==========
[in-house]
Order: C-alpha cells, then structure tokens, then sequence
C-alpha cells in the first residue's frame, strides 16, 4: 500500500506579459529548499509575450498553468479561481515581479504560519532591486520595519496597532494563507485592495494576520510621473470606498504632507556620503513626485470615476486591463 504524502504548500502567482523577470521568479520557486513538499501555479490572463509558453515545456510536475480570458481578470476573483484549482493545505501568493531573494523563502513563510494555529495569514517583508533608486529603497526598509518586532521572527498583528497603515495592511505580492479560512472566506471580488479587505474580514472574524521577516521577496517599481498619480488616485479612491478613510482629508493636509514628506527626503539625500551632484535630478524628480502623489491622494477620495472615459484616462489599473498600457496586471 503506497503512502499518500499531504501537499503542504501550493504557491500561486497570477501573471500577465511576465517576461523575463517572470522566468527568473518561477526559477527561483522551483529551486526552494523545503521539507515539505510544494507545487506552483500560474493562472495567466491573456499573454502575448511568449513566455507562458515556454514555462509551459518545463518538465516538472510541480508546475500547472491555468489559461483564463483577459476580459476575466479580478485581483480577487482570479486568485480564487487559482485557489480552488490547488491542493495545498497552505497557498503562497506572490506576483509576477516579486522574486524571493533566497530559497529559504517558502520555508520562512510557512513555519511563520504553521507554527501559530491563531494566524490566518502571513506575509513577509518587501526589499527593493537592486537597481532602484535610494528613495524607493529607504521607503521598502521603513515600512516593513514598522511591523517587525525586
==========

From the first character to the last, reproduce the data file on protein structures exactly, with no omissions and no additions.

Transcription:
[in-house]
Order: C-alpha cells, then structure tokens, then sequence
C-alpha cells in the first residue's frame, strides 16, 4: 500500500506579459529548499509575450498553468479561481515581479504560519532591486520595519496597532494563507485592495494576520510621473470606498504632507556620503513626485470615476486591463 504524502504548500502567482523577470521568479520557486513538499501555479490572463509558453515545456510536475480570458481578470476573483484549482493545505501568493531573494523563502513563510494555529495569514517583508533608486529603497526598509518586532521572527498583528497603515495592511505580492479560512472566506471580488479587505474580514472574524521577516521577496517599481498619480488616485479612491478613510482629508493636509514628506527626503539625500551632484535630478524628480502623489491622494477620495472615459484616462489599473498600457496586471 503506497503512502499518500499531504501537499503542504501550493504557491500561486497570477501573471500577465511576465517576461523575463517572470522566468527568473518561477526559477527561483522551483529551486526552494523545503521539507515539505510544494507545487506552483500560474493562472495567466491573456499573454502575448511568449513566455507562458515556454514555462509551459518545463518538465516538472510541480508546475500547472491555468489559461483564463483577459476580459476575466479580478485581483480577487482570479486568485480564487487559482485557489480552488490547488491542493495545498497552505497557498503562497506572490506576483509576477516579486522574486524571493533566497530559497529559504517558502520555508520562512510557512513555519511563520504553521507554527501559530491563531494566524490566518502571513506575509513577509518587501526589499527593493537592486537597481532602484535610494528613495524607493529607504521607503521598502521603513515600512516593513514598522511591523517587525525586